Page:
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Am J Bot. 2002 Aug;89(8):1189-96. doi: 10.3732/ajb.89.8.1189.

Root starch storage and allocation patterns in seeder and resprouter seedlings of two Cape Erica (Ericaceae) species.

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Unitat de Biologia Vegetal, Dept. de Ciències Ambientals, Universitat de Girona, Campus de Montilivi, 17071-Girona, Spain;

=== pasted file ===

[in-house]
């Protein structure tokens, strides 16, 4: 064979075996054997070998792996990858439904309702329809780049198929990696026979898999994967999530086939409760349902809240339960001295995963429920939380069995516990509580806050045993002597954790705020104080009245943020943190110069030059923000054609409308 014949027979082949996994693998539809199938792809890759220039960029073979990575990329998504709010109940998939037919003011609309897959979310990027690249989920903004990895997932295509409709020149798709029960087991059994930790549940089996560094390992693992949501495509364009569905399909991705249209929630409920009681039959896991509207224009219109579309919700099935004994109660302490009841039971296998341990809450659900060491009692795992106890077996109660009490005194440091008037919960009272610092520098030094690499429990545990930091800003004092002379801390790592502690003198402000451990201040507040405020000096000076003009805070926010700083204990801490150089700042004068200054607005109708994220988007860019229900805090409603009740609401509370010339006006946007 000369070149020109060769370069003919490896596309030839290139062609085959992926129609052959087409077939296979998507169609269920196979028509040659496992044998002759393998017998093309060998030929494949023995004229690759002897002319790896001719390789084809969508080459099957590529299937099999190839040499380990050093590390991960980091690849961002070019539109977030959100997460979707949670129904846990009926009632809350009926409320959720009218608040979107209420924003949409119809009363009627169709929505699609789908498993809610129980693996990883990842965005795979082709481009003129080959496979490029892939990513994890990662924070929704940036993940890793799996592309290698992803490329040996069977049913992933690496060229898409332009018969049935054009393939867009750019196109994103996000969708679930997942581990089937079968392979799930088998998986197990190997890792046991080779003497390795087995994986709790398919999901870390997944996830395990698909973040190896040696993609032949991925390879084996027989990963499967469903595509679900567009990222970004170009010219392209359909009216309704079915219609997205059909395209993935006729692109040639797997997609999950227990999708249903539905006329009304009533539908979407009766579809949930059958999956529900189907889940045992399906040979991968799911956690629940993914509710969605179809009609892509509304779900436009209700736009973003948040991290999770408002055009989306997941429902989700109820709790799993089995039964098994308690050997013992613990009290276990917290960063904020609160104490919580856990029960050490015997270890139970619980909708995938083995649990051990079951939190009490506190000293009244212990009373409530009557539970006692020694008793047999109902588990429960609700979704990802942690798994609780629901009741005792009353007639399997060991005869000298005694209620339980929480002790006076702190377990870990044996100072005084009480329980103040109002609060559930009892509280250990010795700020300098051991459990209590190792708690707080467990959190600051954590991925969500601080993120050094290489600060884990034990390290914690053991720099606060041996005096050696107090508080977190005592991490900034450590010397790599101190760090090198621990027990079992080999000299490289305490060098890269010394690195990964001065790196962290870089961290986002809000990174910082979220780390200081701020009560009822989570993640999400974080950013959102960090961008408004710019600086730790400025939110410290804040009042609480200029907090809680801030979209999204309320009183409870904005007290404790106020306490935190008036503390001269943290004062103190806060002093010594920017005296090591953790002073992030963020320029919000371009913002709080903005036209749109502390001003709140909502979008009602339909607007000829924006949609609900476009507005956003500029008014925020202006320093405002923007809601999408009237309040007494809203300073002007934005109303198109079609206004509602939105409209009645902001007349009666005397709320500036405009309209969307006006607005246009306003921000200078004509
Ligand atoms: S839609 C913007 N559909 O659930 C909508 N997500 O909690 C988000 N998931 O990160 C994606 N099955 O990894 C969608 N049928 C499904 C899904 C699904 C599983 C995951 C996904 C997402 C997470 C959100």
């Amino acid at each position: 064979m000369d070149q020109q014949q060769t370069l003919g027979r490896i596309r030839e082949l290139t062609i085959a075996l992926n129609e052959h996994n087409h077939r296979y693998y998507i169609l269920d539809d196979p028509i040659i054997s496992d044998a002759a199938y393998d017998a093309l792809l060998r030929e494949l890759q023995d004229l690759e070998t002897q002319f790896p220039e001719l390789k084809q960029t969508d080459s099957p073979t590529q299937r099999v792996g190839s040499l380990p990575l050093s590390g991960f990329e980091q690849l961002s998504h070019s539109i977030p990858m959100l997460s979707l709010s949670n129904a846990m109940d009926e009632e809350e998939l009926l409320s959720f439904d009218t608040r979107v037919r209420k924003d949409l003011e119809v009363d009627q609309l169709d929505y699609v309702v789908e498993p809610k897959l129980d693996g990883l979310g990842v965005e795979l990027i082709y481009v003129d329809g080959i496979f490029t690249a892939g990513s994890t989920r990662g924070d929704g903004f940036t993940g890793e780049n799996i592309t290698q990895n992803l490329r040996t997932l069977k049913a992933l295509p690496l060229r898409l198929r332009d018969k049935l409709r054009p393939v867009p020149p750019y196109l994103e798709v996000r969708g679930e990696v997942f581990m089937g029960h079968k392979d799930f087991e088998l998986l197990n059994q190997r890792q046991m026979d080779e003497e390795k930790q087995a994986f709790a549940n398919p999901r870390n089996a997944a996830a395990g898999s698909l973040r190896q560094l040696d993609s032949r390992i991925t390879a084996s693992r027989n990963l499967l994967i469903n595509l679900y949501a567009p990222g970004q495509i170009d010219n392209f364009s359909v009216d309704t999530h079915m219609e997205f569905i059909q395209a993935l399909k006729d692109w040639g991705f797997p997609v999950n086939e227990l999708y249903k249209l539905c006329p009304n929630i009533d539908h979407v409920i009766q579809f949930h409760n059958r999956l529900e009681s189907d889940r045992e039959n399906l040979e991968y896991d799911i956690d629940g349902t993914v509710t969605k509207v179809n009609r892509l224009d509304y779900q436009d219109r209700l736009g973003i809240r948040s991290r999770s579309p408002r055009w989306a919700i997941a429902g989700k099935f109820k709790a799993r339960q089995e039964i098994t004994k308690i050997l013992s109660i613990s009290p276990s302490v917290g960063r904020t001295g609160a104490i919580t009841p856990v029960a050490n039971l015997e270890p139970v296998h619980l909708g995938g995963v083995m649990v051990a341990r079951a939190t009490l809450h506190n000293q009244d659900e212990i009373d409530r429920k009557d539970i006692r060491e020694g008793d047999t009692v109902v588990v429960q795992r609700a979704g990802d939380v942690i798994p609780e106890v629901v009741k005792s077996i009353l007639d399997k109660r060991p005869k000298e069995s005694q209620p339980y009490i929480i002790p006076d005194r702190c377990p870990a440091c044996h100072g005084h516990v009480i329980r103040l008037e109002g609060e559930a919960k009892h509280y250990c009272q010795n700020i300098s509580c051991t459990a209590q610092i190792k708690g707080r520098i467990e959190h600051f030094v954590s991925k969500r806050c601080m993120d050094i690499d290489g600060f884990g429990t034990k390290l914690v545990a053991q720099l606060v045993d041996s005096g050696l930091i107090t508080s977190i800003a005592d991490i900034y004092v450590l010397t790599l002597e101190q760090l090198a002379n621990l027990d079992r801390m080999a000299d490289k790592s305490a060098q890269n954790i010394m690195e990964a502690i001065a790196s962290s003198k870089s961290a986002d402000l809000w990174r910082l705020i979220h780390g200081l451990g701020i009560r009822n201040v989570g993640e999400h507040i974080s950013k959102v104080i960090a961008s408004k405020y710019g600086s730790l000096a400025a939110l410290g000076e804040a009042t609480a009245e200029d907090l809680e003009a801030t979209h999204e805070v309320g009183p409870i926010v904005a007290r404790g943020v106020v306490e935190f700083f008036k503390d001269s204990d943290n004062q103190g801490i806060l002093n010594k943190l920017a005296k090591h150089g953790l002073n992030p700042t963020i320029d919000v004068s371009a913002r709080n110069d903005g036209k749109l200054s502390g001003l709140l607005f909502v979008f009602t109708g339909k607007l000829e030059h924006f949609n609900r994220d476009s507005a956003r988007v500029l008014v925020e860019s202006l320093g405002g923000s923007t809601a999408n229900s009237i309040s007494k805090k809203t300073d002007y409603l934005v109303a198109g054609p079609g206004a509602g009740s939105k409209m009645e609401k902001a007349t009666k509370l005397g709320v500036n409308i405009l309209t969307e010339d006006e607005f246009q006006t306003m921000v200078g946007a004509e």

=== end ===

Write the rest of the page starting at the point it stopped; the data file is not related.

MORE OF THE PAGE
Post-fire sprouting of dormant buds in resprouter plants is facilitated by stored carbohydrate reserves, with starch being the critical reserve. Starch is mainly stored in xylem parenchyma ray tissue of woody underground organs, such as burls, lignotubers, and roots. We carried out a comparative analysis of the pattern of starch storage and the proportion of parenchymatic ray tissue in the upper root or cotyledonary region of seedlings from seeder and resprouter forms within two Cape Erica (Ericaceae) species: E. coccinea L. and E. calycina L., which were raised in the greenhouse under controlled irrigation. We also explored the root-to-shoot allocation patterns of seeder and resprouter seedlings in these two species. Resprouter seedlings of both species showed higher relative amounts of upper-root starch and upper-root storage tissue as well as a higher root-to-shoot allocation than their seeder counterparts. Pronounced swelling of the upper root region suggests ontogenetic development of a lignotuber in the resprouter forms of the two Erica species. The distinct allocation of starch in roots seems to be genetically determined and would account for the apparent differences in the root-to-shoot allocation patterns between both regeneration forms from the early seedling stage.

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